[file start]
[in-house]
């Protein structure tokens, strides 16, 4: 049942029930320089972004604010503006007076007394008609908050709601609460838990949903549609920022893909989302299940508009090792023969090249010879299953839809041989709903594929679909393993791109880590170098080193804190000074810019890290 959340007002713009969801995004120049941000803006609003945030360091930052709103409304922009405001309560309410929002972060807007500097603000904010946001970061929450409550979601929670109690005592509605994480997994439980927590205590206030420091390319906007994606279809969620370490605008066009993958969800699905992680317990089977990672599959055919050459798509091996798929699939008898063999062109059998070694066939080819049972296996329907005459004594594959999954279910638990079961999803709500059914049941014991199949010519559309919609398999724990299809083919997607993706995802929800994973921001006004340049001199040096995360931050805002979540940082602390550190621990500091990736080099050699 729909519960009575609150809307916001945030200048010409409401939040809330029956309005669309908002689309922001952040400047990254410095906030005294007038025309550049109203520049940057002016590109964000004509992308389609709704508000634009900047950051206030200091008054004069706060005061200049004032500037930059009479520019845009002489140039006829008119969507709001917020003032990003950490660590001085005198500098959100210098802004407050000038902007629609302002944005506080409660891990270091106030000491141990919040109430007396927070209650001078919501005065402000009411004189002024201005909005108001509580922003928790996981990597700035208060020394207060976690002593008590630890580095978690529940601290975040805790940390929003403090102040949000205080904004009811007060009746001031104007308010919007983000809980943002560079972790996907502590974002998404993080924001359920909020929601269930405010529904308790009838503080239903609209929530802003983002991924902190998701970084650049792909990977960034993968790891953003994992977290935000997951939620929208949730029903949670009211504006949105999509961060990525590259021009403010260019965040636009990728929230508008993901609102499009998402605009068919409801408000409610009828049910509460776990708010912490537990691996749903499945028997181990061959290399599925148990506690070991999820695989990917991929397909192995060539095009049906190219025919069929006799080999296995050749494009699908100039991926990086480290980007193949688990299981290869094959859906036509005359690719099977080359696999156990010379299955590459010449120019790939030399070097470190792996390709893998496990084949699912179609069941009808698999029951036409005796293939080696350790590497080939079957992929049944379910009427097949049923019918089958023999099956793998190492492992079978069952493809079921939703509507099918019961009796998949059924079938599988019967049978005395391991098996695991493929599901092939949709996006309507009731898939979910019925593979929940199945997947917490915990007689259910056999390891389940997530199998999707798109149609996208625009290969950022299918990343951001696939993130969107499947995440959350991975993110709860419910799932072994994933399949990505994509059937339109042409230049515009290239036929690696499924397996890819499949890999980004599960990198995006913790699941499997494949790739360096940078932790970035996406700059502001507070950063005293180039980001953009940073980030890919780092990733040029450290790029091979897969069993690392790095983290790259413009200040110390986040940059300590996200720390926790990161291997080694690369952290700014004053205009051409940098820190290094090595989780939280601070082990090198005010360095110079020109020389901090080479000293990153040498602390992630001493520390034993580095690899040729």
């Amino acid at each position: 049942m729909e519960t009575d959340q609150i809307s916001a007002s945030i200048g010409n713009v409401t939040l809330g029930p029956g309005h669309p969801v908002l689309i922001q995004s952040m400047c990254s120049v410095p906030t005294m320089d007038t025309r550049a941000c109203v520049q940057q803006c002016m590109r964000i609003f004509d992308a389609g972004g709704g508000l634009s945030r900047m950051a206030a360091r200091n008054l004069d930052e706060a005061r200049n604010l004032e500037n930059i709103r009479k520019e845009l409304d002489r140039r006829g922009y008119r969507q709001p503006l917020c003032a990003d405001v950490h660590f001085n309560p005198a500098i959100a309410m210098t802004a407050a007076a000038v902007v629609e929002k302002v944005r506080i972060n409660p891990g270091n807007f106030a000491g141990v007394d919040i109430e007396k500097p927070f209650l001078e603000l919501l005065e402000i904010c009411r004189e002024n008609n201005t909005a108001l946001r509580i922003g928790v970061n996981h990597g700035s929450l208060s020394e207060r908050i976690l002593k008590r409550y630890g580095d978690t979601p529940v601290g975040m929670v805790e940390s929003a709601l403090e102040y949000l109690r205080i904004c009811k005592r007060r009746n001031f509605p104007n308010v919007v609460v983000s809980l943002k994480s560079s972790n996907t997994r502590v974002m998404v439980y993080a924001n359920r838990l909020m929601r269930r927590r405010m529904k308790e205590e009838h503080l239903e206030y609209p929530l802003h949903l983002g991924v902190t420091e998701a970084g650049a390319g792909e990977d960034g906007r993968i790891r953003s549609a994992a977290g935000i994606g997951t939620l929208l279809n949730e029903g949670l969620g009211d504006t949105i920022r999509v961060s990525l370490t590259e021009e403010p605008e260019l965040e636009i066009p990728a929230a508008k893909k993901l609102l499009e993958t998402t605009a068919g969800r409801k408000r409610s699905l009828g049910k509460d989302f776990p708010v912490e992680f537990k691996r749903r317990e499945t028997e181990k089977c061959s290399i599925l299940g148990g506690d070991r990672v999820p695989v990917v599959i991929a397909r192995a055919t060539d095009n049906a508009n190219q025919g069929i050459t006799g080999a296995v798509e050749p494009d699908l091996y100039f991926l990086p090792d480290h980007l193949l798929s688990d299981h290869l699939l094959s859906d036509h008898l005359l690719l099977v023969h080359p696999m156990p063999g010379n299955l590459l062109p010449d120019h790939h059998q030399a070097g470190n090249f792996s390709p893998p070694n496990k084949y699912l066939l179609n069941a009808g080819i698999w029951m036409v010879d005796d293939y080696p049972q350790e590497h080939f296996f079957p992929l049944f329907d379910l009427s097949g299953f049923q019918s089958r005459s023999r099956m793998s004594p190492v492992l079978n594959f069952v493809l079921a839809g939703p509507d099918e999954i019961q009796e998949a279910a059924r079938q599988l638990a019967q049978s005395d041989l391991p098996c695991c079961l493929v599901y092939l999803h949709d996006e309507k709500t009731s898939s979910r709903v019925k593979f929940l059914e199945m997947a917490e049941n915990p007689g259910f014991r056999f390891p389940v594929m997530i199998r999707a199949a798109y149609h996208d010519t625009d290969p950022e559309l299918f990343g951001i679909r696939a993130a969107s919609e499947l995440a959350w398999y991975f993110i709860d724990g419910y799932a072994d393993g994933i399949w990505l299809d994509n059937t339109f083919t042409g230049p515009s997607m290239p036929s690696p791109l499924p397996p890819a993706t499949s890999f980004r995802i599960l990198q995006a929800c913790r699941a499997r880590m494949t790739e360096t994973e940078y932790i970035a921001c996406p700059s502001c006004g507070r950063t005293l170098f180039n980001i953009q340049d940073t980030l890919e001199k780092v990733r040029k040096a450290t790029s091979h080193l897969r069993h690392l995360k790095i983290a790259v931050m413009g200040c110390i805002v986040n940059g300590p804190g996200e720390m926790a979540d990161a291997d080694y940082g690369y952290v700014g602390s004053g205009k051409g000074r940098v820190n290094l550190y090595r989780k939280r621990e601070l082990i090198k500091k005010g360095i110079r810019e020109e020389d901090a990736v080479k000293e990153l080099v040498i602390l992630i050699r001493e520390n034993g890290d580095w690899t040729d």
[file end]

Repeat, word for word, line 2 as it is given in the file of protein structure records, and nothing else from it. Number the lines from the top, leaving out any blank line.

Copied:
């Protein structure tokens, strides 16, 4: 049942029930320089972004604010503006007076007394008609908050709601609460838990949903549609920022893909989302299940508009090792023969090249010879299953839809041989709903594929679909393993791109880590170098080193804190000074810019890290 959340007002713009969801995004120049941000803006609003945030360091930052709103409304922009405001309560309410929002972060807007500097603000904010946001970061929450409550979601929670109690005592509605994480997994439980927590205590206030420091390319906007994606279809969620370490605008066009993958969800699905992680317990089977990672599959055919050459798509091996798929699939008898063999062109059998070694066939080819049972296996329907005459004594594959999954279910638990079961999803709500059914049941014991199949010519559309919609398999724990299809083919997607993706995802929800994973921001006004340049001199040096995360931050805002979540940082602390550190621990500091990736080099050699 729909519960009575609150809307916001945030200048010409409401939040809330029956309005669309908002689309922001952040400047990254410095906030005294007038025309550049109203520049940057002016590109964000004509992308389609709704508000634009900047950051206030200091008054004069706060005061200049004032500037930059009479520019845009002489140039006829008119969507709001917020003032990003950490660590001085005198500098959100210098802004407050000038902007629609302002944005506080409660891990270091106030000491141990919040109430007396927070209650001078919501005065402000009411004189002024201005909005108001509580922003928790996981990597700035208060020394207060976690002593008590630890580095978690529940601290975040805790940390929003403090102040949000205080904004009811007060009746001031104007308010919007983000809980943002560079972790996907502590974002998404993080924001359920909020929601269930405010529904308790009838503080239903609209929530802003983002991924902190998701970084650049792909990977960034993968790891953003994992977290935000997951939620929208949730029903949670009211504006949105999509961060990525590259021009403010260019965040636009990728929230508008993901609102499009998402605009068919409801408000409610009828049910509460776990708010912490537990691996749903499945028997181990061959290399599925148990506690070991999820695989990917991929397909192995060539095009049906190219025919069929006799080999296995050749494009699908100039991926990086480290980007193949688990299981290869094959859906036509005359690719099977080359696999156990010379299955590459010449120019790939030399070097470190792996390709893998496990084949699912179609069941009808698999029951036409005796293939080696350790590497080939079957992929049944379910009427097949049923019918089958023999099956793998190492492992079978069952493809079921939703509507099918019961009796998949059924079938599988019967049978005395391991098996695991493929599901092939949709996006309507009731898939979910019925593979929940199945997947917490915990007689259910056999390891389940997530199998999707798109149609996208625009290969950022299918990343951001696939993130969107499947995440959350991975993110709860419910799932072994994933399949990505994509059937339109042409230049515009290239036929690696499924397996890819499949890999980004599960990198995006913790699941499997494949790739360096940078932790970035996406700059502001507070950063005293180039980001953009940073980030890919780092990733040029450290790029091979897969069993690392790095983290790259413009200040110390986040940059300590996200720390926790990161291997080694690369952290700014004053205009051409940098820190290094090595989780939280601070082990090198005010360095110079020109020389901090080479000293990153040498602390992630001493520390034993580095690899040729």